For fuck sake’s listen
Often when I tell someone my husband was 20 years older than me I can feel them reducing My life to a cliché. So let's get it out of the way I was not his student. Except in the sense that all lovers are students because the ones we love teach us something about love and ourselves that we didn't know before. Every man's semen tastes different And every sexual relationship has its unique signature mode of improvisational engagement, that each lover has to learn But I got no grades or promotions for taking that particular class. _________- And he was not a father figure. So put your Oedipal fantasies aside. They're all mixed up with a whole bunch of other assumptions, anyway. See my dad had a serious heart attack right after I was born. He was dying for most of my life a frail man- not some handsome Byronic figure that I wanted to take away from Mom and it's true=I adored him But I certainly wasn't looking to recreate that experience -taking care of a dying man- the morning I met Skip. And you see Skip was not my father's age. He was my brother's. That's a whole other mythology. So put that Daddy fixation story back up on the shelf. Our parents-- Skip's and mine- were roughly the same age. We had more in common than you can possibly imagine. Children of Depression-era parents, we both hoarded string and bits of aluminum foil Like it could all dry up tomorrow Knew a lot of the same songs, called the frig the icebox. When I met Skip I had a whole history of hurtful love affairs behind me and I thought I was through with love and trying to be someone else's idea of Joan. He was trailing the wreckage of a bad marriage also sick of trying to measure up to someone else's dream. We eyed each other-- there was chemistry- but we were wary as 2 boxers caught up in the ropes. Our first date- two months later- we went to City Lights- drawn by inclination to different parts of the store. He stayed downstairs- foot propped up on the table smoking cigarettes, reading a play by Lorca. I sat on the floor upstairs, coat fanning out around me-- lost in a 19th century novel. "Doesn't sound like much of a date," my friend Allison said. But she didn't understand how energy could swirl around that store-- bringing zephyrs of smoke and total immersion from one floor to another. How sometimes you can touch without much proximity at all. On our second date, he drove out behind Golden Gate Park Stopped the car and said there was a letter in the glove compartment. He sat and waited while I read what he couldn't or wouldn't tell me -that he was falling in love. "So what do you want to do?" he asked when I finished reading -gruff as hell-- "Do I take you to lunch and we talk, or do I take you home?" I told him I was hungry and too broke to buy my own meal. And yes, Chinese would be fine. We were together 37 years up and down through good times and bad Always drawn to different stories, he with his foot propped on the table me sitting on the floor, coat fanning out around me, but always hell-bent on coming back together meeting on some mutual floor. And talking-always talking- nine to the dozens about our singular obsessions. This year is the 10th anniversary of his death He stays so close, I can feel his breath sometimes. And I still get those questions- that look when people ask how we met? how old was he? who introduced us? That look that says they think they know something. They think they know something about me. Well they don't know shit. So I wrote this poem to say that when a woman tells you she married an older man, loves an older man don't assume she was-or is- a trophy wife, or a student in the front row hanging on his every word, or an Oedipally addled young thing looking for Daddy. Listen to what the fuck she tells you about her life. Listen for the love. Oct 8, 2022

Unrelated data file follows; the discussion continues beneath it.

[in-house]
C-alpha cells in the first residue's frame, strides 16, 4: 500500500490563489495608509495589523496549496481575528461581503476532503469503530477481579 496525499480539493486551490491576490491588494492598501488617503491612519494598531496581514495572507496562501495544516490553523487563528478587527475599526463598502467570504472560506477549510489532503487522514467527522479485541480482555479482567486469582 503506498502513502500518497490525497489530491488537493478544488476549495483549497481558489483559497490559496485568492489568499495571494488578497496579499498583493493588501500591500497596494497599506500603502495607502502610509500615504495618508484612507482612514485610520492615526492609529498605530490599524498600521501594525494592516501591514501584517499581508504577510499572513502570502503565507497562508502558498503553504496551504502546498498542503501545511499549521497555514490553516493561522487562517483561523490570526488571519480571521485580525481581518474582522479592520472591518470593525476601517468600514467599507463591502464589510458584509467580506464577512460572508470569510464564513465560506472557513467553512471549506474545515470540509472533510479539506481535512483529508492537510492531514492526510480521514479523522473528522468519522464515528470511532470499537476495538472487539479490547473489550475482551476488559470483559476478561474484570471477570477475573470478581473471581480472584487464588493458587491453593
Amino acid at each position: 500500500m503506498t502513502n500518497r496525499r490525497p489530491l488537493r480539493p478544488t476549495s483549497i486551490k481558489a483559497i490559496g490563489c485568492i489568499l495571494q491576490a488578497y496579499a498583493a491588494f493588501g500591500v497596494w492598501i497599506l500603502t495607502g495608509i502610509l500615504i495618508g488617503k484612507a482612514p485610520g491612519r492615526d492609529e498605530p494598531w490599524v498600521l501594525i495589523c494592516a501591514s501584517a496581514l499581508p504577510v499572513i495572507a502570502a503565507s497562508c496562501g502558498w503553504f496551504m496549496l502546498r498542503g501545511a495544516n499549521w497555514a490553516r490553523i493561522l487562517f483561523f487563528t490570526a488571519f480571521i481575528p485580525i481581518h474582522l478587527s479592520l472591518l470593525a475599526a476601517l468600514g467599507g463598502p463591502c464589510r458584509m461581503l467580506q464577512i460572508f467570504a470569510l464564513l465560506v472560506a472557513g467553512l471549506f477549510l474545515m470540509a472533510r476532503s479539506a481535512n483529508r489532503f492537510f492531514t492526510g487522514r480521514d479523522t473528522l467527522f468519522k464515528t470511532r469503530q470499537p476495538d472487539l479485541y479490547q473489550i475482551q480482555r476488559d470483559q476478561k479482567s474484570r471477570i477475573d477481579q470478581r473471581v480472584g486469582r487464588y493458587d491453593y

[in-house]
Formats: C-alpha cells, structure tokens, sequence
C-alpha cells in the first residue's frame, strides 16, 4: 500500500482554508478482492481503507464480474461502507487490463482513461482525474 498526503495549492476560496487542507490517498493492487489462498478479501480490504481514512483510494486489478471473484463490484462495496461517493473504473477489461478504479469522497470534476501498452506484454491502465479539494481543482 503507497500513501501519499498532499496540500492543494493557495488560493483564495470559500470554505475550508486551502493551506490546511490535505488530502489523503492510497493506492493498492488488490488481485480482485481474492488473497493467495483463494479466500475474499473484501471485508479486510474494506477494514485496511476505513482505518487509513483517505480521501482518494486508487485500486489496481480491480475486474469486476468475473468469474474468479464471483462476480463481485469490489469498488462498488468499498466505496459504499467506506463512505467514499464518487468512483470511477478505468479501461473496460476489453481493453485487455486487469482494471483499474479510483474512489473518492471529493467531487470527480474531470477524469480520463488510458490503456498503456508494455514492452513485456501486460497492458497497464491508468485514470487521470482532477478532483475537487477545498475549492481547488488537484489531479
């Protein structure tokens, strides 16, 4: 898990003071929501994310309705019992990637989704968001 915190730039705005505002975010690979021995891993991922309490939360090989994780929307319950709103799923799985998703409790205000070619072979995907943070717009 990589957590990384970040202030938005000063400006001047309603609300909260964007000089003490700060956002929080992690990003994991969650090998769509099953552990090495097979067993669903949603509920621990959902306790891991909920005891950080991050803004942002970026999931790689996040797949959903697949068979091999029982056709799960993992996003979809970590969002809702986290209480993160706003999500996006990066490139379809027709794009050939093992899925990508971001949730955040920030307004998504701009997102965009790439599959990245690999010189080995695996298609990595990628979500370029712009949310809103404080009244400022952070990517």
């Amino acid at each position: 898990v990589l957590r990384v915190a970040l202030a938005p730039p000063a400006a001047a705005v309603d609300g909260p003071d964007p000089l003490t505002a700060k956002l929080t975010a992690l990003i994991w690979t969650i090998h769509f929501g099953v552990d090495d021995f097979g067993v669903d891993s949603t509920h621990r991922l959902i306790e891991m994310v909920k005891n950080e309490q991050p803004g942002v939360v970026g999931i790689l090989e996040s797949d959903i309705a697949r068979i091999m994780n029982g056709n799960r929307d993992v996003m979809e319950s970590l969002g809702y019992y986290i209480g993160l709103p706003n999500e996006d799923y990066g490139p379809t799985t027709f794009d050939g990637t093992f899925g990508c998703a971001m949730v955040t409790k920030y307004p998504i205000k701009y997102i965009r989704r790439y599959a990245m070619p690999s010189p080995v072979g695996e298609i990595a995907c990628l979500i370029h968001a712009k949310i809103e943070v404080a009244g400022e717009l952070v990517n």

Bio: Joan Hawkins is a writer and spoken word performer, who focuses mainly on creative memoir. Her poetry and prose have appeared in Avalanches of Poetry, Fevers of the Mind, the Performing Arts Journal, Plath Profiles, and Sand.
Two poems are forthcoming in a special poetry issue of The Ryder Magazine. She and Kalynn Brower have co-edited an anthology called Trigger Warnings, which contains one of Joan’s stories; it’s currently under consideration by Indiana University Press. “My Writing Teacher” comes from a manuscript in progress– School and Suicide.
Joan lives in Bloomington, IN with her cat Izzy Isou. She is currently the Chair of the Writers Guild at Bloomington.